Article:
The Fascinating World of Gluten-Free Flours

Gluten has become a lightning rod in the food world: There is a growing number of people who have removed it from their diets for various reasons, be it medical or personal preference.

But with all its notoriety, what exactly is it? Gluten is the protein found in wheat, barley and rye, and gives baked goods their signature chewy textures. Gluten is aptly named because it acts like glue and binds things together. In “Gluten be Gone” an article written by Beth Roessner, senior editor, and featured in the October 2018 School Nutrition magazine, gluten was put under the microscope to get a better understanding what it is and how it’s used.

A major caveat of the gluten-free diet is giving up all those delectable pastries: It’s hard to recreate certain breads, doughs, cookies and pastries without gluten. When the protein is removed, the resulting texture is often crumbly, dense and coarse. There have been major advances in gluten-free baked goods in recent years and grocery stores are exploding with more pre-made options and mixes.

Although mixes have become readily available for both home bakers and those in the school nutrition market, it can be beneficial to fully understand what’s available in terms of gluten-free flours. While wheat flour substitutions can be tricky, our best advice is to experiment and keep trying. A trick many gluten-free bakers have found is mixing several flour alternatives together to help imitate the properties of gluten. While the texture may not be exact to their glutenous counterparts, the end results are often still satisfying. In addition to a different texture, gluten-free flours often come with a hefty price tag. These may not be economical to source for school food service, and in those scenarios, mixes may be best.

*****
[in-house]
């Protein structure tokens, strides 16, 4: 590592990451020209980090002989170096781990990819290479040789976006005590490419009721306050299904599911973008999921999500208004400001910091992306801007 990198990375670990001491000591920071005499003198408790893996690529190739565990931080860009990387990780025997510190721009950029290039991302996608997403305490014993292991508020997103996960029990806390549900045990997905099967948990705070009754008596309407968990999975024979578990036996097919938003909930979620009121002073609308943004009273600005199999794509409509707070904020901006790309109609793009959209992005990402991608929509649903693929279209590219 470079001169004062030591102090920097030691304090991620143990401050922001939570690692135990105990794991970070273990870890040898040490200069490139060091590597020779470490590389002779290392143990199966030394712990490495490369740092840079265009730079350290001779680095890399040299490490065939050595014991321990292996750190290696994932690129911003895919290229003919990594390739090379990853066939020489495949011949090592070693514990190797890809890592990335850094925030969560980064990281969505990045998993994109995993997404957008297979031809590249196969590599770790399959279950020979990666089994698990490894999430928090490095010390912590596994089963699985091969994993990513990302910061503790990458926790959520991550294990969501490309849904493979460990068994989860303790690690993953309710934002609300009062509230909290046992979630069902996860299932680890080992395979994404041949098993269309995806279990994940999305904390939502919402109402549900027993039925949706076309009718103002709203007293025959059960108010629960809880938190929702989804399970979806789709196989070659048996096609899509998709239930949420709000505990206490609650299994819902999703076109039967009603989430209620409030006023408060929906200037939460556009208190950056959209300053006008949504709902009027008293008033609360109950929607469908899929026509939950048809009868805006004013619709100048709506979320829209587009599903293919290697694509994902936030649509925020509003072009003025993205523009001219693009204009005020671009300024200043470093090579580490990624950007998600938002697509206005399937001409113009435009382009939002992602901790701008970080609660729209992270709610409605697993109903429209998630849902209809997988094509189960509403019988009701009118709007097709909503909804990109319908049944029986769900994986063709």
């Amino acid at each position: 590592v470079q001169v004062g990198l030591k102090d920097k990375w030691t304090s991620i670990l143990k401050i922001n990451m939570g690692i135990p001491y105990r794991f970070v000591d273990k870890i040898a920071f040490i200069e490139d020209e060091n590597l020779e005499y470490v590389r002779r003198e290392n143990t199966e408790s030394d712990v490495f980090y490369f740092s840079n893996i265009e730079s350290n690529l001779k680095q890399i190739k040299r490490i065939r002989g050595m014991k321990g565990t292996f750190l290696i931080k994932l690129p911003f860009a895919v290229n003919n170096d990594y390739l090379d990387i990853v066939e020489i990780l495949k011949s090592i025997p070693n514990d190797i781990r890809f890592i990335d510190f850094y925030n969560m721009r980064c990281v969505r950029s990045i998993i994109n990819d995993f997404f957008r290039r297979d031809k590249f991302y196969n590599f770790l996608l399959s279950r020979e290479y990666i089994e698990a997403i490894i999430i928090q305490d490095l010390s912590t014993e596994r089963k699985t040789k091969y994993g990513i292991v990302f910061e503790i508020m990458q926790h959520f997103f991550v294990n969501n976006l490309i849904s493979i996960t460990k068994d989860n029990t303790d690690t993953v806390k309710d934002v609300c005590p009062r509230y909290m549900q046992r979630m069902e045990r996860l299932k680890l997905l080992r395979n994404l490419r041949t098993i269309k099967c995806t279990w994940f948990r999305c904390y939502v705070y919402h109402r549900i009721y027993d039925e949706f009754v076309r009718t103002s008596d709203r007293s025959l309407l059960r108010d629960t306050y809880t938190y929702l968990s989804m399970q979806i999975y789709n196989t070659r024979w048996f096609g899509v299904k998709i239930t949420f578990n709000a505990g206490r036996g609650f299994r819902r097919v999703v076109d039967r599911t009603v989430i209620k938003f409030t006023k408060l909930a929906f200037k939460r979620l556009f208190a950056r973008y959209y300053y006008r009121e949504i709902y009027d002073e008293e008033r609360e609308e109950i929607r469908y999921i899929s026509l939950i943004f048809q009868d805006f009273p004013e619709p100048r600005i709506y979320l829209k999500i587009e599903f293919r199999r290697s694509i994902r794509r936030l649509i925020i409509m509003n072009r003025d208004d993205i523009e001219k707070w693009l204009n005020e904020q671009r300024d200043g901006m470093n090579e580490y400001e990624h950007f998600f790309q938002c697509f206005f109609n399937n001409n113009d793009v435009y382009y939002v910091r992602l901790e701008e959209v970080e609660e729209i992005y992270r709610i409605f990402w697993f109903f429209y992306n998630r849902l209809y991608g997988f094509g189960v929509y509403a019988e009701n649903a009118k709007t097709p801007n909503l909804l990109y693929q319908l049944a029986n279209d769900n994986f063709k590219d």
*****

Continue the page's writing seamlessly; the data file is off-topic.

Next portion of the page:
From corn meal to quinoa flakes, there are dozens of different gluten-free flours on the market that add their own flavor, texture and personality to a recipe. In this month’s content, we expand upon the list that was in the original article with even more diverse options. While this below list does not cover every gluten-free flour available, it’s a good starting point for any home baker who wants to experiment with gluten-free baking and cooking.

  • Corn Meal—Corn is great for those following gluten-free diets: It’s a naturally gluten-free grain! While it does impart a strong corn flavor in baked goods, it adds a fun texture, too. It’s often combined with other flours for ideal fluffiness.
  • Cricket Flour—You read that correctly. Sustainable proteins have dominated the health-foods market recently as they offer a variety of benefits, and one that is gaining traction is cricket flour. Also known as cricket protein powder, these bugs are high in protein, certain B vitamins, iron, calcium and more. Crickets are both easy and efficient to farm and require fewer resources than cows or other livestock.
  • Potato Starch Flour—Making a creamy soup and need a thickener? Try this starch. To avoid a clumpy mess in the soup, add a little water first, stir to combine and then add it to the cooking liquid.